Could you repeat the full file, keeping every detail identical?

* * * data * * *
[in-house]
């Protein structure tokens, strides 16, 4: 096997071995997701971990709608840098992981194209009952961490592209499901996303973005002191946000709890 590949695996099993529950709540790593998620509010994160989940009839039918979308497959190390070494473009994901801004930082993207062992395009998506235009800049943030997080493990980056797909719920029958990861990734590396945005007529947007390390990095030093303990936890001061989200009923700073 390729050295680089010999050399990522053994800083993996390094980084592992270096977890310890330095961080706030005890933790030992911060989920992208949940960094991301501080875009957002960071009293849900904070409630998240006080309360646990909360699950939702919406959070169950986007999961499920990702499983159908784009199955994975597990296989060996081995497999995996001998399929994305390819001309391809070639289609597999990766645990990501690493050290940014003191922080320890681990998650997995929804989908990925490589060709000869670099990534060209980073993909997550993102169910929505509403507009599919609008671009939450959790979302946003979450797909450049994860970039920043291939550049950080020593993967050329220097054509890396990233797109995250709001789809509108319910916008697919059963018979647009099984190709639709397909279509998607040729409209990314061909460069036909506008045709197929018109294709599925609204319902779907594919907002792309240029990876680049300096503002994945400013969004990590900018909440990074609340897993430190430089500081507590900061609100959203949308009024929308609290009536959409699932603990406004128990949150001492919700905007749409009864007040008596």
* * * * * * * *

[in-house]
């Protein structure tokens, strides 16, 4: 096997071995997701971990709608840098992981194209009952961490592209499901996303973005002191946000709890 590949695996099993529950709540790593998620509010994160989940009839039918979308497959190390070494473009994901801004930082993207062992395009998506235009800049943030997080493990980056797909719920029958990861990734590396945005007529947007390390990095030093303990936890001061989200009923700073 390729050295680089010999050399990522053994800083993996390094980084592992270096977890310890330095961080706030005890933790030992911060989920992208949940960094991301501080875009957002960071009293849900904070409630998240006080309360646990909360699950939702919406959070169950986007999961499920990702499983159908784009199955994975597990296989060996081995497999995996001998399929994305390819001309391809070639289609597999990766645990990501690493050290940014003191922080320890681990998650997995929804989908990925490589060709000869670099990534060209980073993909997550993102169910929505509403507009599919609008671009939450959790979302946003979450797909450049994860970039920043291939550049950080020593993967050329220097054509890396990233797109995250709001789809509108319910916008697919059963018979647009099984190709639709397909279509998607040729409209990314061909460069036909506008045709197929018109294709599925609204319902779907594919907002792309240029990876680049300096503002994945400013969004990590900018909440990074609340897993430190430089500081507590900061609100959203949308009024929308609290009536959409699932603990406004128990949150001492919700905007749409009864007040008596």